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Thursday, July 25, 2024

Marcos, Xi to talk West PH Sea issues

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Leaders seek to ease tensions, ‘strategize’ PH role, way forward in disputed waters

President Ferdinand Marcos Jr. was scheduled to meet with Chinese President Xi Jinping on the sidelines of the Asia Pacific Economic Cooperation (APEC) Summit in San Francisco on Thursday afternoon (Friday in Manila) to discuss ways to ease tensions in the West Philippine Sea.

“We will get the view of the Chinese President on what we can do to bring down the temperature, to not escalate the situation in the West Philippine Sea,” Marcos Jr. said in a video message.

“And we will put all of these together so as we’ll be able to strategize for the near future on what the Philippines’ role will be or what is the proper Philippines’ role in the West Philippine Sea,” he continued.

Marcos’ meeting with Xi follows his discussion with US Vice PresidentKamala Harris before the start of the APEC conference on Wednesday, which he said touched on Manila’s assessment of the situation in the West Philippine Sea.

“We just generally chatted about—she was very interested to know what our assessment was on the situation in the West Philippines Sea, and I just went through the narrative of what was —what had happened in the past few months,” he said.

“And we tried to discuss some of the ways forward and I think that generally speaking, especially after my meeting with President Xi, which I’m going to have some time today. After that, we will put together the ways forward because we are continuously trying to maintain the peace. And now that’s what I see the mission of the Philippines, the Philippine Coast Guard, the Philippine military, our fishermen, all of us. It is our basic fundamental mission here—is to maintain peace.”

In a separate statement, the White House said Harris reaffirmed the US commitment to stand with the Philippines in the face of China’s actions in the WPS.

“The Vice President reiterated that the United States standsshoulder-to-shoulder in defending the Philippines’ sovereign rights and jurisdiction in the South China Sea,” the statement read.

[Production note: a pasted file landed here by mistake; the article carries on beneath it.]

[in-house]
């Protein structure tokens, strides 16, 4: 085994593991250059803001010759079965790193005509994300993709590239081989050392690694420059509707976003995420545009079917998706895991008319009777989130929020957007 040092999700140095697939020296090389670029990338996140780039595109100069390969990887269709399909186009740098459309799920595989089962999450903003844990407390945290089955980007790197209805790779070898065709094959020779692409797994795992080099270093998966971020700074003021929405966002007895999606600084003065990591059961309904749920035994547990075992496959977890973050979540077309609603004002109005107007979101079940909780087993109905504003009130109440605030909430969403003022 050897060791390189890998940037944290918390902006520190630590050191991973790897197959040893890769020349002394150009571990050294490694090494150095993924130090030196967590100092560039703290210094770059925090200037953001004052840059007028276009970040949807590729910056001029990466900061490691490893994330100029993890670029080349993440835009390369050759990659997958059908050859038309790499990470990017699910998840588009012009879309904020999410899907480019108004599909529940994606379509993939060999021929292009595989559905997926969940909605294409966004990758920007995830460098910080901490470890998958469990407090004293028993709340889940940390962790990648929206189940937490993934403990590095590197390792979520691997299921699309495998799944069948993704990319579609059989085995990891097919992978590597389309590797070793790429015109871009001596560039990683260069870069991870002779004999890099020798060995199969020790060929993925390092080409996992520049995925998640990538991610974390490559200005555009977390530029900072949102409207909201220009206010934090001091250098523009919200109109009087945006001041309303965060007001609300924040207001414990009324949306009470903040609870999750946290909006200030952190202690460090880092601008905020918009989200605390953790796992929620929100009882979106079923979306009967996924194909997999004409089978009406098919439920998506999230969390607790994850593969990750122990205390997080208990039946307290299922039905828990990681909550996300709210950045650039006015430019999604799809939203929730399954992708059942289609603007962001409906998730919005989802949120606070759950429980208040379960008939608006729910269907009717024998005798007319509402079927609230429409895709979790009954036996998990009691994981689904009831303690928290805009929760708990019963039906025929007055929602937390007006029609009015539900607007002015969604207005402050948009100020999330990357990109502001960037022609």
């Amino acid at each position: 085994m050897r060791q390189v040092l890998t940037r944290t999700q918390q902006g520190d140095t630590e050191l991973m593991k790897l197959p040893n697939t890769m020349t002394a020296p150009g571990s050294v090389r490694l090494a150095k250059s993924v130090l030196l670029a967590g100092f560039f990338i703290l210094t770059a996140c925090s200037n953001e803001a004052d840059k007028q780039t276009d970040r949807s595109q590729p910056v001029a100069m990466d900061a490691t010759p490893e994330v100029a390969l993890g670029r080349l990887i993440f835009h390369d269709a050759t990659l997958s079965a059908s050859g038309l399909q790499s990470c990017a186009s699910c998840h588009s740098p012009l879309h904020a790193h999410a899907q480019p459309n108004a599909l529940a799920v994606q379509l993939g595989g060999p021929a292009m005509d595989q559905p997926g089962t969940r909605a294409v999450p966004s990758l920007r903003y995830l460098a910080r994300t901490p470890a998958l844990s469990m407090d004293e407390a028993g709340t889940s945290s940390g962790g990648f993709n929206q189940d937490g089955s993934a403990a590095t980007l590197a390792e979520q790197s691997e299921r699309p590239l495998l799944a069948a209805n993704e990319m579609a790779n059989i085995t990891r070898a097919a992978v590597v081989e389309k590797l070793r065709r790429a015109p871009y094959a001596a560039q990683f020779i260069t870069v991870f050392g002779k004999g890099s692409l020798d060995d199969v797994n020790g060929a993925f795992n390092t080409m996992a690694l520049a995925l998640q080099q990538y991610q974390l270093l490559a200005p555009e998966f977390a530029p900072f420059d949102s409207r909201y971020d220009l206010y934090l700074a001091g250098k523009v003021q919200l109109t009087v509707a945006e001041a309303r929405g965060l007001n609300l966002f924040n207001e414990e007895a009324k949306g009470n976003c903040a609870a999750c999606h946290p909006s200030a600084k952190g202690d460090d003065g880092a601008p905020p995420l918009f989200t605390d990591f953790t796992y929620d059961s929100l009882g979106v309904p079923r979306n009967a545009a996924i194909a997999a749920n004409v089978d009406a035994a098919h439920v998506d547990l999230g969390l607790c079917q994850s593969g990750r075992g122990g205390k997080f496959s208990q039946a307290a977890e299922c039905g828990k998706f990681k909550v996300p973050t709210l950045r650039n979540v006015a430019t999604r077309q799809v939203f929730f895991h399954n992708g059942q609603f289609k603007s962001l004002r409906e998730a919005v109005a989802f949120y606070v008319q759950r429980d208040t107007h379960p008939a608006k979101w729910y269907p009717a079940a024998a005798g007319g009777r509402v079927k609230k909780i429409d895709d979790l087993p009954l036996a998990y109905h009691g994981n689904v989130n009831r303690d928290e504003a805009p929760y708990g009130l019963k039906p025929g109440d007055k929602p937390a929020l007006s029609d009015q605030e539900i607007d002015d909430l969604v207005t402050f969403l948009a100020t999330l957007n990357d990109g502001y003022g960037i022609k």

Harris also cited Article IV of the 1951 US-Philippines Mutual Defense Treaty, which provides that an armed attack on Philippine armed forces, public vessels, or aircraft in the Pacific, including in the South China Sea (SCS), would invoke US mutual defense commitments.

Marcos and Harris also reiterated the two nations’ commitment to upholding international rules and norms, including in the SCS.

Strong alliance

Marcos and Harris also renewed the Philippines’ and the US’ strong ties, the White House said.

“They reaffirmed the strength of the alliance between the United States and the Philippines and discussed ongoing efforts to deepen oursecurity ties and expand commercial and economic cooperation,” it said.

The two also discussed strengthening and broadening economiccooperation bilaterally and through the Indo-Pacific Economic Framework.

They also welcomed the conclusion of a historic “123” civil nuclearcooperation agreement, which will deepen the two countries’ partnership to build a global clean energy economy and strengthen their shared commitment to improving energy security and advancing the global nonproliferation regime (see related story on A1 – Editors).